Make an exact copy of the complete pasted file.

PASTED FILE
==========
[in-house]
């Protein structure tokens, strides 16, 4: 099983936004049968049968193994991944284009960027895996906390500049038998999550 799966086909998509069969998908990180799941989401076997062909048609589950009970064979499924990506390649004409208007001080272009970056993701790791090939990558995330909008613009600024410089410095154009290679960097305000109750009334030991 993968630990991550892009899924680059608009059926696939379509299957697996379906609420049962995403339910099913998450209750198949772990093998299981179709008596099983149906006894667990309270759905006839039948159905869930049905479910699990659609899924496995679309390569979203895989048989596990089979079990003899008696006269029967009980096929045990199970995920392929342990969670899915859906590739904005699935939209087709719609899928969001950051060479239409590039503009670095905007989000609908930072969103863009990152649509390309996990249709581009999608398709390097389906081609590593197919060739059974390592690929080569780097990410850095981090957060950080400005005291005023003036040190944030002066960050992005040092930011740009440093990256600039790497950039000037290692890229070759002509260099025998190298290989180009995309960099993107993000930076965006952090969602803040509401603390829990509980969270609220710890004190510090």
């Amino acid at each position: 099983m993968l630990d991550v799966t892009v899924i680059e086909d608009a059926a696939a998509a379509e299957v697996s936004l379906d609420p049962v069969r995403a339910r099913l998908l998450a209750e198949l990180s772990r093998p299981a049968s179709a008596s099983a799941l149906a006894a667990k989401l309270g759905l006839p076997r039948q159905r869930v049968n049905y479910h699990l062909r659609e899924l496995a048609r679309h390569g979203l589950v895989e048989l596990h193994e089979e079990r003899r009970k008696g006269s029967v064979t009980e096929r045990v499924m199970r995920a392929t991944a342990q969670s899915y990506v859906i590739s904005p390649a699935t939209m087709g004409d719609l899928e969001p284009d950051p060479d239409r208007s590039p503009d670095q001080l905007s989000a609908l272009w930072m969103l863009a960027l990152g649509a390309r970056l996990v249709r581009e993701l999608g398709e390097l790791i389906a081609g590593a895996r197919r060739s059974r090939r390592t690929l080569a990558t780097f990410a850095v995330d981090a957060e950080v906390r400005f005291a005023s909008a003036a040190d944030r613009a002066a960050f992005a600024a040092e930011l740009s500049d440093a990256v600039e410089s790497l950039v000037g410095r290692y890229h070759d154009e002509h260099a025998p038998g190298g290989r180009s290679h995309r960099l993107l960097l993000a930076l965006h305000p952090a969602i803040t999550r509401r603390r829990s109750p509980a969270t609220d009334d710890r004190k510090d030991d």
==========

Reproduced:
[in-house]
């Protein structure tokens, strides 16, 4: 099983936004049968049968193994991944284009960027895996906390500049038998999550 799966086909998509069969998908990180799941989401076997062909048609589950009970064979499924990506390649004409208007001080272009970056993701790791090939990558995330909008613009600024410089410095154009290679960097305000109750009334030991 993968630990991550892009899924680059608009059926696939379509299957697996379906609420049962995403339910099913998450209750198949772990093998299981179709008596099983149906006894667990309270759905006839039948159905869930049905479910699990659609899924496995679309390569979203895989048989596990089979079990003899008696006269029967009980096929045990199970995920392929342990969670899915859906590739904005699935939209087709719609899928969001950051060479239409590039503009670095905007989000609908930072969103863009990152649509390309996990249709581009999608398709390097389906081609590593197919060739059974390592690929080569780097990410850095981090957060950080400005005291005023003036040190944030002066960050992005040092930011740009440093990256600039790497950039000037290692890229070759002509260099025998190298290989180009995309960099993107993000930076965006952090969602803040509401603390829990509980969270609220710890004190510090």
């Amino acid at each position: 099983m993968l630990d991550v799966t892009v899924i680059e086909d608009a059926a696939a998509a379509e299957v697996s936004l379906d609420p049962v069969r995403a339910r099913l998908l998450a209750e198949l990180s772990r093998p299981a049968s179709a008596s099983a799941l149906a006894a667990k989401l309270g759905l006839p076997r039948q159905r869930v049968n049905y479910h699990l062909r659609e899924l496995a048609r679309h390569g979203l589950v895989e048989l596990h193994e089979e079990r003899r009970k008696g006269s029967v064979t009980e096929r045990v499924m199970r995920a392929t991944a342990q969670s899915y990506v859906i590739s904005p390649a699935t939209m087709g004409d719609l899928e969001p284009d950051p060479d239409r208007s590039p503009d670095q001080l905007s989000a609908l272009w930072m969103l863009a960027l990152g649509a390309r970056l996990v249709r581009e993701l999608g398709e390097l790791i389906a081609g590593a895996r197919r060739s059974r090939r390592t690929l080569a990558t780097f990410a850095v995330d981090a957060e950080v906390r400005f005291a005023s909008a003036a040190d944030r613009a002066a960050f992005a600024a040092e930011l740009s500049d440093a990256v600039e410089s790497l950039v000037g410095r290692y890229h070759d154009e002509h260099a025998p038998g190298g290989r180009s290679h995309r960099l993107l960097l993000a930076l965006h305000p952090a969602i803040t999550r509401r603390r829990s109750p509980a969270t609220d009334d710890r004190k510090d030991d």